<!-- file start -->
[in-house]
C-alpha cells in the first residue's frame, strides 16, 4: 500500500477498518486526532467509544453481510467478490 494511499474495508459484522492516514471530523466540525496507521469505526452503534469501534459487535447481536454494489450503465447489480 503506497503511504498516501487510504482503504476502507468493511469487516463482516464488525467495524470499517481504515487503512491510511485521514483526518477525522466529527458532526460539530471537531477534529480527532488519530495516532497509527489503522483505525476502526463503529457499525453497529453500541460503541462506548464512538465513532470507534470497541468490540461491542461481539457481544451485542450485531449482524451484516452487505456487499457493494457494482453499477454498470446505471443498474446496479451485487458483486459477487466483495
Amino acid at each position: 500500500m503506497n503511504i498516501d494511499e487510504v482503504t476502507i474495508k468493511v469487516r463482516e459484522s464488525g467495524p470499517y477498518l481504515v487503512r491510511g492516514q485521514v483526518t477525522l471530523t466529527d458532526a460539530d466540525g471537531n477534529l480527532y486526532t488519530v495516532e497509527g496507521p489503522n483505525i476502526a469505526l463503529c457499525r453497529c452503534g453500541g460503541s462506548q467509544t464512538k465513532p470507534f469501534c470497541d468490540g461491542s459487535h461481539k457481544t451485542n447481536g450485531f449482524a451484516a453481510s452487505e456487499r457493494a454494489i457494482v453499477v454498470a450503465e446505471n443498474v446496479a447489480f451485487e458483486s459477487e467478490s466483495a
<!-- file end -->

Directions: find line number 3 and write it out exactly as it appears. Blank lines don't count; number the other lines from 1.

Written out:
Amino acid at each position: 500500500m503506497n503511504i498516501d494511499e487510504v482503504t476502507i474495508k468493511v469487516r463482516e459484522s464488525g467495524p470499517y477498518l481504515v487503512r491510511g492516514q485521514v483526518t477525522l471530523t466529527d458532526a460539530d466540525g471537531n477534529l480527532y486526532t488519530v495516532e497509527g496507521p489503522n483505525i476502526a469505526l463503529c457499525r453497529c452503534g453500541g460503541s462506548q467509544t464512538k465513532p470507534f469501534c470497541d468490540g461491542s459487535h461481539k457481544t451485542n447481536g450485531f449482524a451484516a453481510s452487505e456487499r457493494a454494489i457494482v453499477v454498470a450503465e446505471n443498474v446496479a447489480f451485487e458483486s459477487e467478490s466483495a